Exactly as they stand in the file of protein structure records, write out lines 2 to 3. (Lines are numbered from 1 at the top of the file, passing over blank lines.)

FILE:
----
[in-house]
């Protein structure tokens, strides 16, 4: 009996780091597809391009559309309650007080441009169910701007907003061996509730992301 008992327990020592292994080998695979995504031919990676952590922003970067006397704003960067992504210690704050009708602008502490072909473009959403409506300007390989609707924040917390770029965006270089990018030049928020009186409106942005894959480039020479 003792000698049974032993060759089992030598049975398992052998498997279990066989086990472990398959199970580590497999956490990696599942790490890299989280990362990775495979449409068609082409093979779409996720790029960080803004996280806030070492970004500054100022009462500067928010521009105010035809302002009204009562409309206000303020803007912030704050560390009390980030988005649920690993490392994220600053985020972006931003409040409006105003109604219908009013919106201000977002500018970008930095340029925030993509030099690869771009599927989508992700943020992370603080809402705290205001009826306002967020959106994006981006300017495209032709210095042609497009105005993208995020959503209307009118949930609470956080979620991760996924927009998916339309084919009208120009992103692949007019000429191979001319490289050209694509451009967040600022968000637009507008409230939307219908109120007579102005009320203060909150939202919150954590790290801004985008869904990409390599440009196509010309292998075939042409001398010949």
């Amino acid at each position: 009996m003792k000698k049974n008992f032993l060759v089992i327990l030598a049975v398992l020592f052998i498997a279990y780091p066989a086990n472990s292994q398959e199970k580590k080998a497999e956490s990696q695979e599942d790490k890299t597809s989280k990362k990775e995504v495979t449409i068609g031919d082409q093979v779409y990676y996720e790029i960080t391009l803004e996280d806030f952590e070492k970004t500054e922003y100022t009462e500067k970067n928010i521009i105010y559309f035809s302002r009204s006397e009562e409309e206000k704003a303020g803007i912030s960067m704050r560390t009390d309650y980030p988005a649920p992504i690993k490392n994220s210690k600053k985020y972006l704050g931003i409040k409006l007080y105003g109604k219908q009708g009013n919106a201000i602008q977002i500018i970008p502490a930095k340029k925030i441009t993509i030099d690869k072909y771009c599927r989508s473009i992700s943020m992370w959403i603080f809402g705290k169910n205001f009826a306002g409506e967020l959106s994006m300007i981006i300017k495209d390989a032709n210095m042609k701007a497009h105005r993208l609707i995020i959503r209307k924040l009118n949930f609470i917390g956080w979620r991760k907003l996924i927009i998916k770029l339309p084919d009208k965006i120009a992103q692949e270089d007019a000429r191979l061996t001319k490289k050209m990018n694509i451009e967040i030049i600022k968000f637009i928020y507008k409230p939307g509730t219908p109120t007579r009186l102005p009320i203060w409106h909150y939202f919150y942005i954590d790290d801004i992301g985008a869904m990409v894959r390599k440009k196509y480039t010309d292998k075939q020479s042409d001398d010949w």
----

């Protein structure tokens, strides 16, 4: 009996780091597809391009559309309650007080441009169910701007907003061996509730992301 008992327990020592292994080998695979995504031919990676952590922003970067006397704003960067992504210690704050009708602008502490072909473009959403409506300007390989609707924040917390770029965006270089990018030049928020009186409106942005894959480039020479 003792000698049974032993060759089992030598049975398992052998498997279990066989086990472990398959199970580590497999956490990696599942790490890299989280990362990775495979449409068609082409093979779409996720790029960080803004996280806030070492970004500054100022009462500067928010521009105010035809302002009204009562409309206000303020803007912030704050560390009390980030988005649920690993490392994220600053985020972006931003409040409006105003109604219908009013919106201000977002500018970008930095340029925030993509030099690869771009599927989508992700943020992370603080809402705290205001009826306002967020959106994006981006300017495209032709210095042609497009105005993208995020959503209307009118949930609470956080979620991760996924927009998916339309084919009208120009992103692949007019000429191979001319490289050209694509451009967040600022968000637009507008409230939307219908109120007579102005009320203060909150939202919150954590790290801004985008869904990409390599440009196509010309292998075939042409001398010949």
């Amino acid at each position: 009996m003792k000698k049974n008992f032993l060759v089992i327990l030598a049975v398992l020592f052998i498997a279990y780091p066989a086990n472990s292994q398959e199970k580590k080998a497999e956490s990696q695979e599942d790490k890299t597809s989280k990362k990775e995504v495979t449409i068609g031919d082409q093979v779409y990676y996720e790029i960080t391009l803004e996280d806030f952590e070492k970004t500054e922003y100022t009462e500067k970067n928010i521009i105010y559309f035809s302002r009204s006397e009562e409309e206000k704003a303020g803007i912030s960067m704050r560390t009390d309650y980030p988005a649920p992504i690993k490392n994220s210690k600053k985020y972006l704050g931003i409040k409006l007080y105003g109604k219908q009708g009013n919106a201000i602008q977002i500018i970008p502490a930095k340029k925030i441009t993509i030099d690869k072909y771009c599927r989508s473009i992700s943020m992370w959403i603080f809402g705290k169910n205001f009826a306002g409506e967020l959106s994006m300007i981006i300017k495209d390989a032709n210095m042609k701007a497009h105005r993208l609707i995020i959503r209307k924040l009118n949930f609470i917390g956080w979620r991760k907003l996924i927009i998916k770029l339309p084919d009208k965006i120009a992103q692949e270089d007019a000429r191979l061996t001319k490289k050209m990018n694509i451009e967040i030049i600022k968000f637009i928020y507008k409230p939307g509730t219908p109120t007579r009186l102005p009320i203060w409106h909150y939202f919150y942005i954590d790290d801004i992301g985008a869904m990409v894959r390599k440009k196509y480039t010309d292998k075939q020479s042409d001398d010949w």